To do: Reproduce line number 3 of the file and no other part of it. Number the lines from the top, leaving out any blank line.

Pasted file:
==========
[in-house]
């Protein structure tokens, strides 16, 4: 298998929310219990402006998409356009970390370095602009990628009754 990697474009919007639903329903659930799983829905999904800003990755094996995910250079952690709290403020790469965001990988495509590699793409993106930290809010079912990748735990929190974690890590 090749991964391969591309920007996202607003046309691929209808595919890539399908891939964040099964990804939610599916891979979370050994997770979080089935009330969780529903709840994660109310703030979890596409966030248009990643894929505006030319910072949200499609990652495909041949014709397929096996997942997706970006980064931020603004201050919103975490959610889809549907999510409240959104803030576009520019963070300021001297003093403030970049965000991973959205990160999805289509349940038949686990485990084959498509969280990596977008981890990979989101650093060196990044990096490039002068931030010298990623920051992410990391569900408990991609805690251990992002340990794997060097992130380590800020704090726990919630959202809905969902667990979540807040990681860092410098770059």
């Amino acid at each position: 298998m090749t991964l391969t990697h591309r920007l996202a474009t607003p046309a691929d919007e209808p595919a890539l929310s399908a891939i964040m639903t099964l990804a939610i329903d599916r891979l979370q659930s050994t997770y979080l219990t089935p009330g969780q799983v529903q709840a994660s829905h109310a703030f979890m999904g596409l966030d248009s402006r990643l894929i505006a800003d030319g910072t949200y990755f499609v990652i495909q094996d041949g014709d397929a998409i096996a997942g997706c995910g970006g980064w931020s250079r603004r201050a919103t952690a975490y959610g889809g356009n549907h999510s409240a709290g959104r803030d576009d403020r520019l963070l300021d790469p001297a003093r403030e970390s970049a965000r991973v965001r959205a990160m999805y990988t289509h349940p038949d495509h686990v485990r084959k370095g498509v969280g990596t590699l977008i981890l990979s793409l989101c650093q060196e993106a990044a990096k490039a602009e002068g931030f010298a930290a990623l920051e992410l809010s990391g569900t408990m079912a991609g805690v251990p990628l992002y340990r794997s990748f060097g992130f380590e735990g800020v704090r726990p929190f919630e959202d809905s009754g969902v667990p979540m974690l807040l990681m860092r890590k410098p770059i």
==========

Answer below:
């Amino acid at each position: 298998m090749t991964l391969t990697h591309r920007l996202a474009t607003p046309a691929d919007e209808p595919a890539l929310s399908a891939i964040m639903t099964l990804a939610i329903d599916r891979l979370q659930s050994t997770y979080l219990t089935p009330g969780q799983v529903q709840a994660s829905h109310a703030f979890m999904g596409l966030d248009s402006r990643l894929i505006a800003d030319g910072t949200y990755f499609v990652i495909q094996d041949g014709d397929a998409i096996a997942g997706c995910g970006g980064w931020s250079r603004r201050a919103t952690a975490y959610g889809g356009n549907h999510s409240a709290g959104r803030d576009d403020r520019l963070l300021d790469p001297a003093r403030e970390s970049a965000r991973v965001r959205a990160m999805y990988t289509h349940p038949d495509h686990v485990r084959k370095g498509v969280g990596t590699l977008i981890l990979s793409l989101c650093q060196e993106a990044a990096k490039a602009e002068g931030f010298a930290a990623l920051e992410l809010s990391g569900t408990m079912a991609g805690v251990p990628l992002y340990r794997s990748f060097g992130f380590e735990g800020v704090r726990p929190f919630e959202d809905s009754g969902v667990p979540m974690l807040l990681m860092r890590k410098p770059i």